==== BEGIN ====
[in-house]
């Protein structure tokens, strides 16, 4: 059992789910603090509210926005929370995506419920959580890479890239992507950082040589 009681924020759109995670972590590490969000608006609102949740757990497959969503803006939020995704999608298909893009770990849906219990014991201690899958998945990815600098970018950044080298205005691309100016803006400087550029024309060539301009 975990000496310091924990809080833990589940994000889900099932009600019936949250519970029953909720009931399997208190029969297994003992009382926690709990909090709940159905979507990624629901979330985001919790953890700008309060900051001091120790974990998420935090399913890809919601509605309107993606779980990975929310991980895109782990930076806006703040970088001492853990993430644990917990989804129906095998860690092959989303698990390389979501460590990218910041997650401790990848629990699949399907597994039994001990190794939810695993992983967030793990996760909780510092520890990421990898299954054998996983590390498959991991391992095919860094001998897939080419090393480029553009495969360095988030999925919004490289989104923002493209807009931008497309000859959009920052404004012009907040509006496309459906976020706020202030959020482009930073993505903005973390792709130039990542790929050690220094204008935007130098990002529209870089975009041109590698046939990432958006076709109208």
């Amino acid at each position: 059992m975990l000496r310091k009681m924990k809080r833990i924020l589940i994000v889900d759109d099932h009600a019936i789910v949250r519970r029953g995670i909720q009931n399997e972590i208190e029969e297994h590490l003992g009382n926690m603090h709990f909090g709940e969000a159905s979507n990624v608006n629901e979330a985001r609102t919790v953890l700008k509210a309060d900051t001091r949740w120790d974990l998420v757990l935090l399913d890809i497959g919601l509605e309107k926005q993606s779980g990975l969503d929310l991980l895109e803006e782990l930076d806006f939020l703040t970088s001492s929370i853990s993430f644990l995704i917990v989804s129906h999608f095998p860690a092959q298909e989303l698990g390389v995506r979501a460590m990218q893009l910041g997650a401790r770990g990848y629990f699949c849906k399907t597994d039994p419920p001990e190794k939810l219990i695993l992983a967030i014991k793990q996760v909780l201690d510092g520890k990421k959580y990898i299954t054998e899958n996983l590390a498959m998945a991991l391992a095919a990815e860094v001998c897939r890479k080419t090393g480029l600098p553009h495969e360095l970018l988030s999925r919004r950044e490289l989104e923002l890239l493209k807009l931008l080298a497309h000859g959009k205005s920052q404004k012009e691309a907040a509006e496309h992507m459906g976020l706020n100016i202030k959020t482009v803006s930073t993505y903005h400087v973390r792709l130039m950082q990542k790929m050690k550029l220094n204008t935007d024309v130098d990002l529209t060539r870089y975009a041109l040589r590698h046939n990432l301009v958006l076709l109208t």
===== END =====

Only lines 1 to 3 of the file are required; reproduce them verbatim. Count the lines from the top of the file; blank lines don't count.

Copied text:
[in-house]
């Protein structure tokens, strides 16, 4: 059992789910603090509210926005929370995506419920959580890479890239992507950082040589 009681924020759109995670972590590490969000608006609102949740757990497959969503803006939020995704999608298909893009770990849906219990014991201690899958998945990815600098970018950044080298205005691309100016803006400087550029024309060539301009 975990000496310091924990809080833990589940994000889900099932009600019936949250519970029953909720009931399997208190029969297994003992009382926690709990909090709940159905979507990624629901979330985001919790953890700008309060900051001091120790974990998420935090399913890809919601509605309107993606779980990975929310991980895109782990930076806006703040970088001492853990993430644990917990989804129906095998860690092959989303698990390389979501460590990218910041997650401790990848629990699949399907597994039994001990190794939810695993992983967030793990996760909780510092520890990421990898299954054998996983590390498959991991391992095919860094001998897939080419090393480029553009495969360095988030999925919004490289989104923002493209807009931008497309000859959009920052404004012009907040509006496309459906976020706020202030959020482009930073993505903005973390792709130039990542790929050690220094204008935007130098990002529209870089975009041109590698046939990432958006076709109208």
């Amino acid at each position: 059992m975990l000496r310091k009681m924990k809080r833990i924020l589940i994000v889900d759109d099932h009600a019936i789910v949250r519970r029953g995670i909720q009931n399997e972590i208190e029969e297994h590490l003992g009382n926690m603090h709990f909090g709940e969000a159905s979507n990624v608006n629901e979330a985001r609102t919790v953890l700008k509210a309060d900051t001091r949740w120790d974990l998420v757990l935090l399913d890809i497959g919601l509605e309107k926005q993606s779980g990975l969503d929310l991980l895109e803006e782990l930076d806006f939020l703040t970088s001492s929370i853990s993430f644990l995704i917990v989804s129906h999608f095998p860690a092959q298909e989303l698990g390389v995506r979501a460590m990218q893009l910041g997650a401790r770990g990848y629990f699949c849906k399907t597994d039994p419920p001990e190794k939810l219990i695993l992983a967030i014991k793990q996760v909780l201690d510092g520890k990421k959580y990898i299954t054998e899958n996983l590390a498959m998945a991991l391992a095919a990815e860094v001998c897939r890479k080419t090393g480029l600098p553009h495969e360095l970018l988030s999925r919004r950044e490289l989104e923002l890239l493209k807009l931008l080298a497309h000859g959009k205005s920052q404004k012009e691309a907040a509006e496309h992507m459906g976020l706020n100016i202030k959020t482009v803006s930073t993505y903005h400087v973390r792709l130039m950082q990542k790929m050690k550029l220094n204008t935007d024309v130098d990002l529209t060539r870089y975009a041109l040589r590698h046939n990432l301009v958006l076709l109208t």